All but 16 owners of the 1200 properties with the most severe land damage in last month's massive Canterbury quake have been told that their land can be fixed and that they will be able to rebuild on the original site.

But some owners will need to decide whether to spend more money than their insurance payout on repairing the land on their section, if they want to rebuild, and the process may take years.

The Earthquake Commission (EQC) today released a stage 1 report by its geotechnical consultants, Tonkin and Taylor, with assessment of land damage at both broad and local levels, reconstruction standards of repair and replacement, information on land and building reinstatement, and general remediation options.

An EQC loss adjuster and a geotechnical engineer this week visited the 16 home owners in the hardest-hit suburbs whose properties are most affected.

The properties on the land need further investigation to decide whether or not they can be repaired.

The report released today said that where buildings can be repaired on their existing foundations, it is likely that the damage to the buildings is not so severe that they needed to be evacuated, so the land is considered to have complied with building codes.

Even where buildings require demolition because they cannot be repaired within the building's insured value, but they have maintained a sufficient margin of safety against collapse, the land on which they sit has also been judge "code compliant".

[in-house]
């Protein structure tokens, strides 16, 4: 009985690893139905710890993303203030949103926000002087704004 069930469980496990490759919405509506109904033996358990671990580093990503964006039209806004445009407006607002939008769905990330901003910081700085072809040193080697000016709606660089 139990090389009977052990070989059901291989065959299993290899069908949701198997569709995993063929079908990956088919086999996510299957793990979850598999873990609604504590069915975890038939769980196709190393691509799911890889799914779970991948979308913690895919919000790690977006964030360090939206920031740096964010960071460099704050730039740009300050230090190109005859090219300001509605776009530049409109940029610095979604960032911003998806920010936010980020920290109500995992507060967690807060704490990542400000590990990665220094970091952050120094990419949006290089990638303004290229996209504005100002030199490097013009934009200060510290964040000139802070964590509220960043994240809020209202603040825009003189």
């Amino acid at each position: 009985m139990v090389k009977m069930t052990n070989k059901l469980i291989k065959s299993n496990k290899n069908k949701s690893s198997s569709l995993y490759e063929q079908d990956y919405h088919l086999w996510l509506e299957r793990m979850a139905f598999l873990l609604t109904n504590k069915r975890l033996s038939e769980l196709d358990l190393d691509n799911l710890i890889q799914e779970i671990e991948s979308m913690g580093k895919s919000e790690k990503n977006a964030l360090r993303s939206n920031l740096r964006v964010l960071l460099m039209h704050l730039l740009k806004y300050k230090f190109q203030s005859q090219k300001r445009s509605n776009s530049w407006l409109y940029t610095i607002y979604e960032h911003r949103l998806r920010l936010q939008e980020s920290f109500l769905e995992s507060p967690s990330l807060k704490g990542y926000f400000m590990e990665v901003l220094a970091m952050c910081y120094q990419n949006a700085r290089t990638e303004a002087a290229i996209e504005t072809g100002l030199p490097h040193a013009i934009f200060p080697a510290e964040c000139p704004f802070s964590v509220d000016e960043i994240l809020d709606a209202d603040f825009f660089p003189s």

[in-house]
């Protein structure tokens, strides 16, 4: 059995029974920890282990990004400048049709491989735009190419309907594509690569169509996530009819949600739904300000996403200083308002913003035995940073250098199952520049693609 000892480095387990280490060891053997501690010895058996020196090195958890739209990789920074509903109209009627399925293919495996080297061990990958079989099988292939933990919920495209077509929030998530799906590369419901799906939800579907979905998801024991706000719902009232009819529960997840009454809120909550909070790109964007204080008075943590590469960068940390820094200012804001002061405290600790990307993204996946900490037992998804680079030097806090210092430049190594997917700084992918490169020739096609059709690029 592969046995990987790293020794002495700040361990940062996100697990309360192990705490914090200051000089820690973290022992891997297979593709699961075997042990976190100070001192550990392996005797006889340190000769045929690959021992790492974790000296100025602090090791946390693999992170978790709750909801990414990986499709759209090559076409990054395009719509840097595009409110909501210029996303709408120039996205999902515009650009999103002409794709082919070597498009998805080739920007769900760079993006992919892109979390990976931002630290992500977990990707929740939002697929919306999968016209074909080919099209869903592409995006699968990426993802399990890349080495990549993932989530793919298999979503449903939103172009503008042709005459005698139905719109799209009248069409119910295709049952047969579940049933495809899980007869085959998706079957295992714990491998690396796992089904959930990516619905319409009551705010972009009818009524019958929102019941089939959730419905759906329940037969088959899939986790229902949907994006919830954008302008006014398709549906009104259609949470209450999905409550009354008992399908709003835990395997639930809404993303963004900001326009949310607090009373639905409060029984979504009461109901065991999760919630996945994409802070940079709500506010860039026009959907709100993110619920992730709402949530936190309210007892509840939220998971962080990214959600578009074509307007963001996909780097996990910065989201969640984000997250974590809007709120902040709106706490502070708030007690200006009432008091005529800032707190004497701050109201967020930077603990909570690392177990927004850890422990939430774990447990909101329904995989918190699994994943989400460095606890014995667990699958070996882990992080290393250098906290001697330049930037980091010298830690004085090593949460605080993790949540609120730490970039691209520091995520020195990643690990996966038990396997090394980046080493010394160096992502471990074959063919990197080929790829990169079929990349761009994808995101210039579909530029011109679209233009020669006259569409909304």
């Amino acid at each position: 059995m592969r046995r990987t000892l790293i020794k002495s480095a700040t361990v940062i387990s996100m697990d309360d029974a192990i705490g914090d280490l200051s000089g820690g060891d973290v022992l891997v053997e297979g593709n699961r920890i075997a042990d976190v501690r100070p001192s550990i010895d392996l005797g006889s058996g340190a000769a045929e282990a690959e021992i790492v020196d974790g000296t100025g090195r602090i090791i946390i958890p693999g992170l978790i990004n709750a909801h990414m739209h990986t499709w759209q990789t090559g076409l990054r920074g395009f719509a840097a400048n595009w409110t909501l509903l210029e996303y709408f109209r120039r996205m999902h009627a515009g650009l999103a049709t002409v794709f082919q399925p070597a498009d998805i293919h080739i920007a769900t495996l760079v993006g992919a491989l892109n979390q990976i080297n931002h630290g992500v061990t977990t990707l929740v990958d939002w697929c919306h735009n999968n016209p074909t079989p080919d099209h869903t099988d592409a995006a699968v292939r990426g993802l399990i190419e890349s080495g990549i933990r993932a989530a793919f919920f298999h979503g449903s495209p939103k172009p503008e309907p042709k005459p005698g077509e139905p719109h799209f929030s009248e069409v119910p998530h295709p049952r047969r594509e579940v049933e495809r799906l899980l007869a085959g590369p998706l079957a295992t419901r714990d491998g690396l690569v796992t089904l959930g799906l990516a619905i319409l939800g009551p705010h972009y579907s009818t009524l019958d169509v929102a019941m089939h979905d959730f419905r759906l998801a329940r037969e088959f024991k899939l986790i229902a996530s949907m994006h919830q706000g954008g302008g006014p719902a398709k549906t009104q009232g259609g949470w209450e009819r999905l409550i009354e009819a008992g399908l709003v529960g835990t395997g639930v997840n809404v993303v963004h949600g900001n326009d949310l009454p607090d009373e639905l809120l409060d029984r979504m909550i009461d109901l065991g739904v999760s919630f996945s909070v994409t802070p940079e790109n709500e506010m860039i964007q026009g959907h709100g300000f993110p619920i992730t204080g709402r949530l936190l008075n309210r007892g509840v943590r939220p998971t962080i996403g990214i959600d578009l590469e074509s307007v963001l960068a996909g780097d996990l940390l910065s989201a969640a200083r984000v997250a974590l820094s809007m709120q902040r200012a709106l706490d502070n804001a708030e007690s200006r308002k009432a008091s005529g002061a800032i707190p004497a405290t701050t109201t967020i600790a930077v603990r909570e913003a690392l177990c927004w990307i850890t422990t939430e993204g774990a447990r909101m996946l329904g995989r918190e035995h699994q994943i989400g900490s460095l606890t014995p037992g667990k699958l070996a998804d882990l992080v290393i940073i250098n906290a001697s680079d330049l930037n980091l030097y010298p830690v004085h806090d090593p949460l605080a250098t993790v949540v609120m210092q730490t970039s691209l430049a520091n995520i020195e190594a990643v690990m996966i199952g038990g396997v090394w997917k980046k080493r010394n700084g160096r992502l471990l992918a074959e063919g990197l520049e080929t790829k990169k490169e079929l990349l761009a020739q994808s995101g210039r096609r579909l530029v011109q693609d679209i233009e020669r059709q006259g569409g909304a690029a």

"The decision as to whether or not to rebuild on improved foundation systems is therefore a matter for the owners," the report said.

Where major land deformation has occurred - because of liquefaction or ground movement - expensive engineered building foundations or ground protection may be needed to comply with the building code.

In some cases this might require a 1m-thick reinforced concrete raft foundation, and on those sites, it may be more cost effective to increase the ground resistance to movement through compaction.

Tonkin and Taylor assessed more than 16,500 properties in the 17 suburbs which had the most severely affected reported land damage. About 60 per cent of those properties have not experienced any land damage.

" Even if houses are badly damaged and need to be demolished, all but a handful of Cantabrians will be able to re-build on their original site once the land is repaired," the EQC said.

But delivery of individual remediation plans for properties will take some time, and will have to be coordinated with suburb-wide work on infrastructure such as sewage networks.

"Our best estimate is that the actual process of repairing land and rebuilding houses affected by the quake will take up to two years," EQC said.

"If you are insured, then EQC will pay for the reinstatement of the land and the first $100,000 of building damage and your private insurer, depending on your policy, will pay for the rest of the building damage".

Because land remediation involves specialised expertise and large-scale co-ordination between EQC, private insurers, councils and homeowners "it is unlikely any physical remediation work will get underway before early in the New Year".